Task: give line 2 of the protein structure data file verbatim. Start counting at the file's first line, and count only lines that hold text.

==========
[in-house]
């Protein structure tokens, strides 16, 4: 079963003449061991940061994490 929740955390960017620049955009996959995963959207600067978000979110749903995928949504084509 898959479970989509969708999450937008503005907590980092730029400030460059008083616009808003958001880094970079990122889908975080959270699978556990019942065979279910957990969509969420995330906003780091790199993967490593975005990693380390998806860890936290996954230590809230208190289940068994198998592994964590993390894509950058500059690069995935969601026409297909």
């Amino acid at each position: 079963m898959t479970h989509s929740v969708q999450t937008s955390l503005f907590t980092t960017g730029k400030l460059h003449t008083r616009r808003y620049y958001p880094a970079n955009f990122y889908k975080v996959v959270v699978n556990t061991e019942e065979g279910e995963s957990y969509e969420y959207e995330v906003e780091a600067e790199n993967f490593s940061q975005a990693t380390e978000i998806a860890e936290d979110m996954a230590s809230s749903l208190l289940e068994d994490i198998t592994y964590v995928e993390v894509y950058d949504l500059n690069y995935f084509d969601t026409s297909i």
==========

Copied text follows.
């Protein structure tokens, strides 16, 4: 079963003449061991940061994490 929740955390960017620049955009996959995963959207600067978000979110749903995928949504084509 898959479970989509969708999450937008503005907590980092730029400030460059008083616009808003958001880094970079990122889908975080959270699978556990019942065979279910957990969509969420995330906003780091790199993967490593975005990693380390998806860890936290996954230590809230208190289940068994198998592994964590993390894509950058500059690069995935969601026409297909």